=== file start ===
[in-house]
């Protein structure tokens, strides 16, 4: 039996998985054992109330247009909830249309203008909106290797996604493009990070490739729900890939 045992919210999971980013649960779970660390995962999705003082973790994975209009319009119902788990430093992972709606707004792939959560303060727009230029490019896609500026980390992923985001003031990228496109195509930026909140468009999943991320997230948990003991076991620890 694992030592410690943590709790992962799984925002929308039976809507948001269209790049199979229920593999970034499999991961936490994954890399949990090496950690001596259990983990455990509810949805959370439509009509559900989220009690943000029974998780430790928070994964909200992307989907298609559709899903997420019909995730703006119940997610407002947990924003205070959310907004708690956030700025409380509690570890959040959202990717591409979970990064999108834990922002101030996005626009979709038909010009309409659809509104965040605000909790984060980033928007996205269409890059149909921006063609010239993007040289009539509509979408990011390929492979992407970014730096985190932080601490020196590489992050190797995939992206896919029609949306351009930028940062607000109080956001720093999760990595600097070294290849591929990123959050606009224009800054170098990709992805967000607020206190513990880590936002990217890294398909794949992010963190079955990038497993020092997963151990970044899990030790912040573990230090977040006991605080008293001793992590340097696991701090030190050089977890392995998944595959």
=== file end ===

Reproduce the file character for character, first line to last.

[in-house]
């Protein structure tokens, strides 16, 4: 039996998985054992109330247009909830249309203008909106290797996604493009990070490739729900890939 045992919210999971980013649960779970660390995962999705003082973790994975209009319009119902788990430093992972709606707004792939959560303060727009230029490019896609500026980390992923985001003031990228496109195509930026909140468009999943991320997230948990003991076991620890 694992030592410690943590709790992962799984925002929308039976809507948001269209790049199979229920593999970034499999991961936490994954890399949990090496950690001596259990983990455990509810949805959370439509009509559900989220009690943000029974998780430790928070994964909200992307989907298609559709899903997420019909995730703006119940997610407002947990924003205070959310907004708690956030700025409380509690570890959040959202990717591409979970990064999108834990922002101030996005626009979709038909010009309409659809509104965040605000909790984060980033928007996205269409890059149909921006063609010239993007040289009539509509979408990011390929492979992407970014730096985190932080601490020196590489992050190797995939992206896919029609949306351009930028940062607000109080956001720093999760990595600097070294290849591929990123959050606009224009800054170098990709992805967000607020206190513990880590936002990217890294398909794949992010963190079955990038497993020092997963151990970044899990030790912040573990230090977040006991605080008293001793992590340097696991701090030190050089977890392995998944595959």